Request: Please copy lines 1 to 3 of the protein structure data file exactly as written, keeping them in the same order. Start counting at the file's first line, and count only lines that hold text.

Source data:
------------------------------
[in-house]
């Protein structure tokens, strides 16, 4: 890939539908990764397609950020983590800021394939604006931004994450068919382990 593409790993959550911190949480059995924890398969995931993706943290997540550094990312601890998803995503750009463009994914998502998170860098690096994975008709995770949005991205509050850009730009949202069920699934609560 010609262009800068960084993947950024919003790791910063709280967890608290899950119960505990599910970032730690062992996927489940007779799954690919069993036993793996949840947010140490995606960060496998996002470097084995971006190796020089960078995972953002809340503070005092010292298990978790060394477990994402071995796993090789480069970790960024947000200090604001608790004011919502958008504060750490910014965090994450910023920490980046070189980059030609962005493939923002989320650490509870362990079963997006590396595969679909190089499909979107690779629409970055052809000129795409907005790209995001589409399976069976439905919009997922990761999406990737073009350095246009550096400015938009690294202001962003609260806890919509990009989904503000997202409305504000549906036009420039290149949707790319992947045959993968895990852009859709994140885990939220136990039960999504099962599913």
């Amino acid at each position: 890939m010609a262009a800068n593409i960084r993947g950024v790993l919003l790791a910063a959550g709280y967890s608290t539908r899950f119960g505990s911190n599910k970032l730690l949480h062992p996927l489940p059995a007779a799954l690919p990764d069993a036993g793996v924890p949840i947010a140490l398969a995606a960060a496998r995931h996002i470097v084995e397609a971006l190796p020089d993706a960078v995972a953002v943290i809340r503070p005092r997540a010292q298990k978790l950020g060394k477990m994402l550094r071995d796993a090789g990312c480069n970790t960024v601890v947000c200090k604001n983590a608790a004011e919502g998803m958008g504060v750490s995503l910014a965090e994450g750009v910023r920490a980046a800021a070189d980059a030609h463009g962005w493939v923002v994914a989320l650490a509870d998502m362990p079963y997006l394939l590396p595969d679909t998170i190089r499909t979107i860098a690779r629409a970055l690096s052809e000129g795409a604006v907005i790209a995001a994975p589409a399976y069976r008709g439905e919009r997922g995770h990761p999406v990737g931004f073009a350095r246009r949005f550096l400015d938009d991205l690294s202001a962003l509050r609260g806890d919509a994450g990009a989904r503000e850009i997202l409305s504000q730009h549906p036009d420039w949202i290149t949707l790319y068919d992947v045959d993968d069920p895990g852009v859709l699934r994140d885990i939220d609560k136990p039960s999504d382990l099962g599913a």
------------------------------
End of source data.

[in-house]
């Protein structure tokens, strides 16, 4: 890939539908990764397609950020983590800021394939604006931004994450068919382990 593409790993959550911190949480059995924890398969995931993706943290997540550094990312601890998803995503750009463009994914998502998170860098690096994975008709995770949005991205509050850009730009949202069920699934609560 010609262009800068960084993947950024919003790791910063709280967890608290899950119960505990599910970032730690062992996927489940007779799954690919069993036993793996949840947010140490995606960060496998996002470097084995971006190796020089960078995972953002809340503070005092010292298990978790060394477990994402071995796993090789480069970790960024947000200090604001608790004011919502958008504060750490910014965090994450910023920490980046070189980059030609962005493939923002989320650490509870362990079963997006590396595969679909190089499909979107690779629409970055052809000129795409907005790209995001589409399976069976439905919009997922990761999406990737073009350095246009550096400015938009690294202001962003609260806890919509990009989904503000997202409305504000549906036009420039290149949707790319992947045959993968895990852009859709994140885990939220136990039960999504099962599913």
């Amino acid at each position: 890939m010609a262009a800068n593409i960084r993947g950024v790993l919003l790791a910063a959550g709280y967890s608290t539908r899950f119960g505990s911190n599910k970032l730690l949480h062992p996927l489940p059995a007779a799954l690919p990764d069993a036993g793996v924890p949840i947010a140490l398969a995606a960060a496998r995931h996002i470097v084995e397609a971006l190796p020089d993706a960078v995972a953002v943290i809340r503070p005092r997540a010292q298990k978790l950020g060394k477990m994402l550094r071995d796993a090789g990312c480069n970790t960024v601890v947000c200090k604001n983590a608790a004011e919502g998803m958008g504060v750490s995503l910014a965090e994450g750009v910023r920490a980046a800021a070189d980059a030609h463009g962005w493939v923002v994914a989320l650490a509870d998502m362990p079963y997006l394939l590396p595969d679909t998170i190089r499909t979107i860098a690779r629409a970055l690096s052809e000129g795409a604006v907005i790209a995001a994975p589409a399976y069976r008709g439905e919009r997922g995770h990761p999406v990737g931004f073009a350095r246009r949005f550096l400015d938009d991205l690294s202001a962003l509050r609260g806890d919509a994450g990009a989904r503000e850009i997202l409305s504000q730009h549906p036009d420039w949202i290149t949707l790319y068919d992947v045959d993968d069920p895990g852009v859709l699934r994140d885990i939220d609560k136990p039960s999504d382990l099962g599913a």